The Faculty of Engineering and Technology was created in 1996 as a result of Botswana Polytechnic being incorporated into UB.[13] The faculty was located approximately 1.7 kilometres (1.1 mi) from the main UB campus in downtown Gaborone where it is now known as BCET, but it has since been moved to the main campus. The Faculty provides a wide range of Engineering courses including Mechanical, Civil, Electrical, Mining and Mineral Engineering, Industrial Design and Technology.[14] Other courses such as Architecture, Real Estate, Planning Survey are also offered.

It offers Certificate, Diploma, Bachelors and Masters in areas related to Engineering. and the planning courses which takes five years (four years in Botswana and the last year to complete with masters at professional planning institutions).

Faculty of Science


The Faculty of Science, which has the largest annual enrollment, began as the School of Science of UBBS in 1971. Its original four departments (Biology, Chemistry, Mathematics and Physics) were involved only in teaching Part I of the BSc degree programme. In 1975, when the Lesotho campus dissociated from UBBS, the teaching of Part II (years 3 and 4) began in all departments. The departments of environmental science, geology, and computer science were added to the faculty before the University of Botswana came into existence in 1982.[15]

University of Botswana Earth Science

The head of the Environmental Science department, Dr. Segosebe, is also the Chair of Somarelang Tikologo, a local environmental NGO in Gaborone.

Faculty of Social Science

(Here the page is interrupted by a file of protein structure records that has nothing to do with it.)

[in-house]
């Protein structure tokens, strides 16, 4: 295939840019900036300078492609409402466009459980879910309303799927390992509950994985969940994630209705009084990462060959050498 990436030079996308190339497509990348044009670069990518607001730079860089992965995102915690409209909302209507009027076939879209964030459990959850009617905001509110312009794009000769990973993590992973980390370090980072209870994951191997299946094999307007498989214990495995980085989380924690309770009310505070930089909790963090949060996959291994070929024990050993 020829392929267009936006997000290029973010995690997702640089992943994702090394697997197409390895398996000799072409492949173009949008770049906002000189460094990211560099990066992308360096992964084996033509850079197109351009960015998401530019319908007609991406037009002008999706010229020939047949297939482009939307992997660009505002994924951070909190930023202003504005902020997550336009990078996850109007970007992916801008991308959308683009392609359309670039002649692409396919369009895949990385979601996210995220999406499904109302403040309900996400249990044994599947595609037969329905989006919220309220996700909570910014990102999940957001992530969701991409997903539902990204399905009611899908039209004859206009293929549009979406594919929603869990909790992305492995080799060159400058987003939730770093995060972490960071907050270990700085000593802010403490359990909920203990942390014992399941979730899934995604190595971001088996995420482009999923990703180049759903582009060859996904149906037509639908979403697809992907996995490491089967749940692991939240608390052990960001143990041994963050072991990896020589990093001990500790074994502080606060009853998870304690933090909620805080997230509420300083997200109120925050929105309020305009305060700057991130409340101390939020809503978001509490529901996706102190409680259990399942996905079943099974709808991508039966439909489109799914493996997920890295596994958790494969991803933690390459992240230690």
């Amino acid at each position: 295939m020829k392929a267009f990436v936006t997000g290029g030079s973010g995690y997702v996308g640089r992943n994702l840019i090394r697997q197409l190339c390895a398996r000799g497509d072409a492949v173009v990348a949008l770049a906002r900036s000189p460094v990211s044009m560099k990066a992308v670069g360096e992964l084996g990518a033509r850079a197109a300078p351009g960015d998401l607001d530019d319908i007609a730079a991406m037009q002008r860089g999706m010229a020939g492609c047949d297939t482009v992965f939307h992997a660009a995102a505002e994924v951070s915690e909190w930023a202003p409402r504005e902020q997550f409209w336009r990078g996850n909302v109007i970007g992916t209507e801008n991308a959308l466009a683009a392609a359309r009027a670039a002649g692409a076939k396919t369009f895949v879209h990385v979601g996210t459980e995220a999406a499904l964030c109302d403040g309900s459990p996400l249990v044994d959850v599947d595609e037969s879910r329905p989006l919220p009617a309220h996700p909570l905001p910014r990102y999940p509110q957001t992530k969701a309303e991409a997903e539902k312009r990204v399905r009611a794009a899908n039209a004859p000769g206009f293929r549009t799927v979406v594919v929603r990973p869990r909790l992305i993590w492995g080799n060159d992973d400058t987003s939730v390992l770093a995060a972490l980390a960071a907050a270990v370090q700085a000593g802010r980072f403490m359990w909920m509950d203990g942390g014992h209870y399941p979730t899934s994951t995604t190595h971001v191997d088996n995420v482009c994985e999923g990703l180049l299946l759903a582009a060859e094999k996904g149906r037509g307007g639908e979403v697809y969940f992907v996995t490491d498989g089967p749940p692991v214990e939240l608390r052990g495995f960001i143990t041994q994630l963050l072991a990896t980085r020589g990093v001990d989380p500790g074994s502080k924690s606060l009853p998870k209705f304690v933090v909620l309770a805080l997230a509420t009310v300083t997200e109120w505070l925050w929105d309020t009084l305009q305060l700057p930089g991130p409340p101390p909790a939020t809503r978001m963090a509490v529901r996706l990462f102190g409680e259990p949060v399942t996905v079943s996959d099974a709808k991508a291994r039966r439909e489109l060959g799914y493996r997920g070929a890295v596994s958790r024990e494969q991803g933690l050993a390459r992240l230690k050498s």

A number of programmes at the certificate, diploma, degree, and masters levels are offered by the Faculty of Social Sciences. Students admitted into the BA programme are allowed, with the permission of the heads of department, to pursue a combined major in two subjects from departments within the faculty as well as selected departments in other faculties. Degree programmes offered in the faculty include Bachelor of Law, Bachelor of Social Sciences, Bachelor of Social Work, and Master of Public Administration, as well as Bachelor of Arts in Criminal Justice Studies.[16]

School of Medicine


The Bachelor of Medicine Bachelor of Surgery (MBBS) professional degree is a five-year programme. The first two years follow an integrated Problem Based Learning approach. The last three years are clinically structured providing the opportunity to practice in the hospital and community.[17]

A modern building complex, erected on the main university campus to house the medical school was completed in 2012. A 450-bed academic teaching hospital was completed in 2014.[17] On average, a total of 50 medical undergraduates are admitted to the MBBS programme annually.[17]